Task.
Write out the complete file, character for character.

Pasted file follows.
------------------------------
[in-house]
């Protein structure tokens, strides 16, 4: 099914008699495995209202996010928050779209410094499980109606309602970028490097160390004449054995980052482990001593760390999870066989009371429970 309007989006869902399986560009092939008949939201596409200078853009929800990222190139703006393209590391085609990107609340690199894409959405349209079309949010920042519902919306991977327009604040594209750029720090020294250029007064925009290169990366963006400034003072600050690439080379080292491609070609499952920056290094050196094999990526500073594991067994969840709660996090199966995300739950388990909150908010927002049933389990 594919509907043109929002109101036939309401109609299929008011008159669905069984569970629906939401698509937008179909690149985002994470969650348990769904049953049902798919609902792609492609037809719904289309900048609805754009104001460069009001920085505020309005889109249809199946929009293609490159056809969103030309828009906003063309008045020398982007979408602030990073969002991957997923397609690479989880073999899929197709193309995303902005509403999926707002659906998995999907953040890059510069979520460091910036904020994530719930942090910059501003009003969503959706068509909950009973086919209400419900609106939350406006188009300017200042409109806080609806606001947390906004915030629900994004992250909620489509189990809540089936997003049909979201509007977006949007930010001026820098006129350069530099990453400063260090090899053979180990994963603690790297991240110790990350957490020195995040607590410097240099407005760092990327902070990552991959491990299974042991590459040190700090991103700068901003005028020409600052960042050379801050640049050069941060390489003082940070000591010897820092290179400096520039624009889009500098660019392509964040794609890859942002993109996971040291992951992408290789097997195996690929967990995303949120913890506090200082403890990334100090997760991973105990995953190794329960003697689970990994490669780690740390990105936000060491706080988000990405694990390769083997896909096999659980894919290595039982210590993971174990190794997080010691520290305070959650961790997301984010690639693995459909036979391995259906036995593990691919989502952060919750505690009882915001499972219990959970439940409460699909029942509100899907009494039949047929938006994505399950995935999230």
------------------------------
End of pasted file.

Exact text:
[in-house]
């Protein structure tokens, strides 16, 4: 099914008699495995209202996010928050779209410094499980109606309602970028490097160390004449054995980052482990001593760390999870066989009371429970 309007989006869902399986560009092939008949939201596409200078853009929800990222190139703006393209590391085609990107609340690199894409959405349209079309949010920042519902919306991977327009604040594209750029720090020294250029007064925009290169990366963006400034003072600050690439080379080292491609070609499952920056290094050196094999990526500073594991067994969840709660996090199966995300739950388990909150908010927002049933389990 594919509907043109929002109101036939309401109609299929008011008159669905069984569970629906939401698509937008179909690149985002994470969650348990769904049953049902798919609902792609492609037809719904289309900048609805754009104001460069009001920085505020309005889109249809199946929009293609490159056809969103030309828009906003063309008045020398982007979408602030990073969002991957997923397609690479989880073999899929197709193309995303902005509403999926707002659906998995999907953040890059510069979520460091910036904020994530719930942090910059501003009003969503959706068509909950009973086919209400419900609106939350406006188009300017200042409109806080609806606001947390906004915030629900994004992250909620489509189990809540089936997003049909979201509007977006949007930010001026820098006129350069530099990453400063260090090899053979180990994963603690790297991240110790990350957490020195995040607590410097240099407005760092990327902070990552991959491990299974042991590459040190700090991103700068901003005028020409600052960042050379801050640049050069941060390489003082940070000591010897820092290179400096520039624009889009500098660019392509964040794609890859942002993109996971040291992951992408290789097997195996690929967990995303949120913890506090200082403890990334100090997760991973105990995953190794329960003697689970990994490669780690740390990105936000060491706080988000990405694990390769083997896909096999659980894919290595039982210590993971174990190794997080010691520290305070959650961790997301984010690639693995459909036979391995259906036995593990691919989502952060919750505690009882915001499972219990959970439940409460699909029942509100899907009494039949047929938006994505399950995935999230």